Join The Empathy Museum as they tour the country with an immense travelling shoebox and invite you to walk a mile in the shoes of strangers, listening to their stories.
Launching at the end of May 2018, The Empathy Museum‘s podcast and interactive art project invited listeners to hear the stories of people’s lives while taking a walk in their shoes. Housed in a giant travelling shoebox the exhibit holds a diverse collection of shoes and audio stories that explore our shared humanity.
“Walk a Mike in My Shoes aims to show how the physical act of pulling on a person’s pair of shoes has a remarkable power to connect you to them. The podcasts will act as a reminder that everybody has a story or a part of their character that may surprise you and that people should not be judged until you have seen things from their perspective.”
Walk a Mile in My Shoes features a wide range of stories covering all aspects of life. From a Syrian refugee to a sex worker, a war veteran to a neurosurgeon, visitors are invited to walk a mile in the shoes of a stranger whilst listening to their story. Launching as a podcast on May 25th, episodes feature a separate, stand-alone story each week with over 150 stories/shoes collected so far. Listen to the host storytellers – among them nurses, neurosurgeons, farmers, bell ringers, driving instructors, florists and wheelchair basketball players – from the UK and across the world, immerse the listener in the stories of their lives. You can listen to the stories as a series of podcasts on acast and iTunes.
The podcasts were nominated for Best New Podcast in the 2019 British Podcasting Awards.
To mark the launch of the podcasts in 2018, the Empathy Museum toured the country with an immense shoebox containing a fully-functioning shoe shop; ‘Customers’ were invited to temporarily exchange their own shoes for a pair belonging to a stranger, before donning a pair of headphones and taking a walk with a stranger’s shoes on their feet and their voice in the ears.
“The act of squeezing into an unfamiliar and very personal item of clothing has the profound effect of bringing people closer together and, at a time when divisions are especially rife, building understanding and empathy.”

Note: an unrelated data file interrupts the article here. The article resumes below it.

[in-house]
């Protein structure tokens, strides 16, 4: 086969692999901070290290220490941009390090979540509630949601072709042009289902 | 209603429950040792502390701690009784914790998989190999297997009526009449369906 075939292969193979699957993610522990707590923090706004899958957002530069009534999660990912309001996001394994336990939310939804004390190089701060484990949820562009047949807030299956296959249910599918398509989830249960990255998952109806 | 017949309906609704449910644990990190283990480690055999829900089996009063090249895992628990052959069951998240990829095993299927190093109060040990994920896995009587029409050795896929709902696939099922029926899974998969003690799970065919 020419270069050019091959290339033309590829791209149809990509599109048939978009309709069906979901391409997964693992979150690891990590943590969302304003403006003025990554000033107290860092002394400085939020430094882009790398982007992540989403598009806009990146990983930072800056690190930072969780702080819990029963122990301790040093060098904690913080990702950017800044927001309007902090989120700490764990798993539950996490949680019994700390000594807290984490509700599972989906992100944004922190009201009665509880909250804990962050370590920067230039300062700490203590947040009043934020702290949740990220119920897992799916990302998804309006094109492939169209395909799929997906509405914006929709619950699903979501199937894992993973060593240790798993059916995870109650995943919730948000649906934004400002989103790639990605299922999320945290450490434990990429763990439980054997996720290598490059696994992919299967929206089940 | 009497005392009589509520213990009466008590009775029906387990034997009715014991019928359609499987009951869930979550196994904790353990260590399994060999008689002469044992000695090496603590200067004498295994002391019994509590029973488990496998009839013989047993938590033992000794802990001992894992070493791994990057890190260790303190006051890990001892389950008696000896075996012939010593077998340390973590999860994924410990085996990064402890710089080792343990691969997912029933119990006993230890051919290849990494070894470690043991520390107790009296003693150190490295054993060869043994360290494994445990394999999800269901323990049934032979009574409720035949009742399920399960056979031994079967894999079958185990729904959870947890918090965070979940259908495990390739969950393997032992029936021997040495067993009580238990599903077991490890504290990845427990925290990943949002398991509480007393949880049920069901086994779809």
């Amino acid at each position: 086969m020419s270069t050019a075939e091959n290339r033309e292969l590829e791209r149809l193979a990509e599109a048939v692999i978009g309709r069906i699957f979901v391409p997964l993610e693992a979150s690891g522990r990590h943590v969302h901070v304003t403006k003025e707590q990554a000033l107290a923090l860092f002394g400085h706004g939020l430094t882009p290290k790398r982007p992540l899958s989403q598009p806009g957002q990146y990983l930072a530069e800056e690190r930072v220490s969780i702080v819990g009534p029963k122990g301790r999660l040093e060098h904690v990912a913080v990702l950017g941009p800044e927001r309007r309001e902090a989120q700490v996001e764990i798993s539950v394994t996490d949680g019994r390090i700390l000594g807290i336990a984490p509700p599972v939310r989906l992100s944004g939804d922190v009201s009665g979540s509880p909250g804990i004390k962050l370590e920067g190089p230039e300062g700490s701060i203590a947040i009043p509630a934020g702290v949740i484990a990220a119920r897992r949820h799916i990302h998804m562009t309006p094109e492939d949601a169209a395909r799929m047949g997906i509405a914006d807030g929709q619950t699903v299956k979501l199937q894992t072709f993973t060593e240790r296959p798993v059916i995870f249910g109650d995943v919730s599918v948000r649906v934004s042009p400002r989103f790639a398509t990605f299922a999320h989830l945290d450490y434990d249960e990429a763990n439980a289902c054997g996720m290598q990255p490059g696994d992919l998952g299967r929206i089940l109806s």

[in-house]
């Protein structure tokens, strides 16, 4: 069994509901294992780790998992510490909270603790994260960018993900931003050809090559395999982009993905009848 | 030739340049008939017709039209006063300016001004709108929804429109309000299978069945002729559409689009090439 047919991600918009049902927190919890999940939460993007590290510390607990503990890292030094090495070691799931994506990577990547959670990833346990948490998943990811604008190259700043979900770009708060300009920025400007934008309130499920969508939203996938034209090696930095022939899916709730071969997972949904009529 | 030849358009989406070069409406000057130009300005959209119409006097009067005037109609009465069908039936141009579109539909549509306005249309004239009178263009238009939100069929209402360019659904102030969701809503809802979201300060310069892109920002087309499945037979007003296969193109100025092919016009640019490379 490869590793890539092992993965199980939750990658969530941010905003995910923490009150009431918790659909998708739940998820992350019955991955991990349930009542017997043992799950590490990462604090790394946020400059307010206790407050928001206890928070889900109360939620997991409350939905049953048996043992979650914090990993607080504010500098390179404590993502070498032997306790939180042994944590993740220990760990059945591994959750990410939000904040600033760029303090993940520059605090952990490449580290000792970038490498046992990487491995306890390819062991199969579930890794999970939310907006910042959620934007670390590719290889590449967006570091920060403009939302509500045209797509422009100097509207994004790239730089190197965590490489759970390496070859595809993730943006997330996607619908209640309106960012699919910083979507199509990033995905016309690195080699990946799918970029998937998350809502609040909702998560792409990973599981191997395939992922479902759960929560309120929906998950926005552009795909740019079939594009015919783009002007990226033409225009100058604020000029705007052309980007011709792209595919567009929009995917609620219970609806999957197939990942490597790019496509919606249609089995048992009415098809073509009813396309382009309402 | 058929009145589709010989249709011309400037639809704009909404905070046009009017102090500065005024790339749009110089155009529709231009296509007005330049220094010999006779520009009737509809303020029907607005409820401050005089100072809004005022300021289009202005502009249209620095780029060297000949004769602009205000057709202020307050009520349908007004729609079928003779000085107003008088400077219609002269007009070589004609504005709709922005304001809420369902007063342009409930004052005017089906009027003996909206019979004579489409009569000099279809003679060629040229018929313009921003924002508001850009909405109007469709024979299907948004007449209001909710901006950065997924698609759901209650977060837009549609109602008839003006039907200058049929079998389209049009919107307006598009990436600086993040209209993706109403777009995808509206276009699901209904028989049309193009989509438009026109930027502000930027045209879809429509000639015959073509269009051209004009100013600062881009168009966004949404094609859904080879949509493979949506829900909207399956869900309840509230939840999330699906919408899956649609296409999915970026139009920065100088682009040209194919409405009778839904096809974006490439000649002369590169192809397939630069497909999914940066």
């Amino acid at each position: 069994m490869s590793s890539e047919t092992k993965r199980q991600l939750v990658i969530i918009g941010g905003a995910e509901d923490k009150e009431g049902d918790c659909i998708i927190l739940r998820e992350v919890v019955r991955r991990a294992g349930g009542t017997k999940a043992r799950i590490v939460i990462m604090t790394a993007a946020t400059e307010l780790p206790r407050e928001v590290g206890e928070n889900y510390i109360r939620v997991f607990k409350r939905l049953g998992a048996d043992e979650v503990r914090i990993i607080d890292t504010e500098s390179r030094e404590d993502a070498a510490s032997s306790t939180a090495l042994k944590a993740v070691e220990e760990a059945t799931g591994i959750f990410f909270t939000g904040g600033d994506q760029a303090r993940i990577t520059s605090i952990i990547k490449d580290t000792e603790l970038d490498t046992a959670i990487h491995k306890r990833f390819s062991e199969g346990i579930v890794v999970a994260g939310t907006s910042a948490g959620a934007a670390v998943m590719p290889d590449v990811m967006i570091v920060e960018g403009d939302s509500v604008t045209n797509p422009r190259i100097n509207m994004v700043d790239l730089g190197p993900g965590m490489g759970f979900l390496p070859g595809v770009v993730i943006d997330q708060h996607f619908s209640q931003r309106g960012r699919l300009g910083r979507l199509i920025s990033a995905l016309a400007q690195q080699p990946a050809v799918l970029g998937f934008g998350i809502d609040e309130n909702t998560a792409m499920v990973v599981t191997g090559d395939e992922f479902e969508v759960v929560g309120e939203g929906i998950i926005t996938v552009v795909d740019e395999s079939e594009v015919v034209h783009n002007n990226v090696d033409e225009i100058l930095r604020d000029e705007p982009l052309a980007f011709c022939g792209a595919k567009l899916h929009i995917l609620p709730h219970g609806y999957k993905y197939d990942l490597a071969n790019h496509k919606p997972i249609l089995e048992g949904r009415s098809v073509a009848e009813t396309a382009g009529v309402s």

Among the stories aired on the podcasts and at the exhibitions:
- Sian Philips, who works for RNLI on the Thames, revealing her experiences of rescuing people who have thrown themselves into the water and the ways in which they respond. This podcast is about life and death but with a light touch!
- The story of Bilal, who came to the UK from Nigeria as an unaccompanied 14-year-old and how he found discipline through boxing (he has represented the UK) but also frustration at not being granted indefinite leave to remain, ending up feeling unwanted by both Nigeria and UK
- Saige Divine, a sex worker from Perth, who sees a healing function in her job but also shares some of her own prejudices about the work she does.
- Ex-convict, Gary Mansfield, who discovered art while in prison and has found it as hard to explain to his ex-con friends that he loves art as he does telling his art friends that he has been inside.
- The anonymous storyteller who was attacked on the way home from a night out and who only avoided a fatal brain haemorrhage due to the coldness of the temperature as she crawled home after the attack. Her case has now been used to inform how to treat severe head trauma.
Watch the Empathy Museum’s video for a taster of this and their other projects, listen to a selection of the stories on their website or soundcloud or come and walk a mile in someone else’s shoes at one of the exhibition dates listed below.
Walk a Mile in My Shoes 2018 exhibition dates:
25 May – 3 June: Cathedral Square, Worcester, WR1 2QE
8 – 10 June: Telling Tales Festival, Manchester
30 June – 2 July: City Hall, London
18 – 23 July: Freud Museum, London
7 – 9 September: Lakes Alive Festival, Kendal
17 – 21 September: Attenborough Arts Centre, Brighton
29 Sep – 5 October: National Trust Scotland, Moray Firth
3 – 4 October: The Future of Storytelling summit, New York.